Sunday, 21 August 2016
How far do I go to get a cuppa?
I thought it might be interesting to take a look at my morning routine as it has changed considerably during the last year. Today should be a fairly typical day, nothing special is planned, the torrential rain and howling gale have stopped and it promises to be not too bad a day (not great for August, but it is what it is).
I don't use an alarm clock, I don't need to, I have the boys outside informing me quite eloquently if I have slept too late for their liking! But regardless of them, I usually wake around five and stumble around finding my dressing gown and make my way downstairs. We have a door at the bottom of the stairs which I close carefully to try to minimise the noise that travels upstairs. Just because I don't sleep so well doesn't mean that Mr J should be woken at silly o'clock too. This morning I woke at 5.15 and lay in bed for a few minutes contemplating the weather, no I couldn't hear rain, good, no I couldn't hear the wind rattling the solar panels, marvelous, the sun wasn't streaming through the curtains, it was too early for that yet. I couldn't lie there any longer, I needed to get moving.
I am very stiff when I sit or lie around for a while, so each morning my back and legs seem to take a lot longer to wake up than the rest of me. Hobbling downstairs is inelegant, but once I've been moving around for about ten minutes I am fine again. I visited the bathroom, took my tablets and put the kettle on.
Then I headed outside to sort out the animals. First stop, the piggeries to collect their food and then out to the chicken field. I opened the chicken shed and said good morning to four bleary-eyed chickens who are only just getting used to having a darker shed (I blocked out the second shed window just before the storm arrived so that if debris hit the window, it wouldn't break onto the chickens). Big Red had been singing his morning song since he'd heard me open the gate, he's getting loud, really loud and he has a very deep voice. I put out their food and then went to house and run of 'The Four Horsemen'.
They are seven and a half weeks old and I am looking forward to putting them into the chicken shed later in the week. I put their food into their run, let them out of their house, opened up the run so that they have full access to the field, checked and refreshed their water. That was them sorted for a while.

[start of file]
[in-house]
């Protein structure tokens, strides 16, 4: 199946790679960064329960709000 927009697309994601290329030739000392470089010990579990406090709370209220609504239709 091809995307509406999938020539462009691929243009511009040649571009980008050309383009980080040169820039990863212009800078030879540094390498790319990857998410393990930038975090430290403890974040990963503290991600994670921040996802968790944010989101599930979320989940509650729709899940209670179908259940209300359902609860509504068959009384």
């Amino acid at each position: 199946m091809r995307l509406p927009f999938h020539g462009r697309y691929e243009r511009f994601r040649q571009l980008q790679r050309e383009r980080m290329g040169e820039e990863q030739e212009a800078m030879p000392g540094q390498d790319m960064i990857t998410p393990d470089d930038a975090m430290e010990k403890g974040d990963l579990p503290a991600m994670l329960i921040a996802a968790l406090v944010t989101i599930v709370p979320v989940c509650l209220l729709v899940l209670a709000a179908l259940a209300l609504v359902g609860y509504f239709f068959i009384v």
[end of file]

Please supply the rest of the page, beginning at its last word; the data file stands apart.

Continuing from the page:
Going into the next part of the chicken field means untying a fiddly gate arrangement or just climbing over the flexible netting, which is almost always the first choice. So this morning I climbed over the netting and was reminded that it had been raining heavily for the best part of twenty-four hours. There's nothing quite like a jolly cold splash of water between the thighs to help wake one up! I opened the hen house of the Cream Legbars and said good morning to each of them as they came rushing out. It's not so much that I say hello, but I check the birds to make sure that there are no signs of illness or discomfort. It seems to make sense to know the birds well enough to be able to spot problems before they become too big to treat. Anyway they all looked fine, so I refreshed their water and headed to the duck enclosure.
Luckily I had topped up the duck's water as they went to bed last night, so only had one bucket of water to lug around to replace the one that they drank from and washed in before going to bed. A quick chat to them, who are much less pleased to see me in the mornings than the chickens and I headed into the vegetable garden. I walked up and down the rows of brassicas doing my twice (or three times) daily ritual of picking off caterpillars and slugs. I also checked to see how much damage the high winds had done to vegetables and fruit. I straightened a few canes that were leaning at a jaunty angle and took up the mangetout and pea plants that are now over. They have both produced a good crop, but the peas were drying out and looking very sad and the mangetout were both crispy and soggy simultaneously (a clever trick).
There were a few peas and mangetouts that had grown very fat in their pods so as I put the plants onto the compost heap, I took them out of their pods and threw them to the ducks, who suddenly and miraculously were now my best friends. Cupboard love is not a wonderful thing, but if that's all those ducks are offering in terms of spending time with me, I'll take it.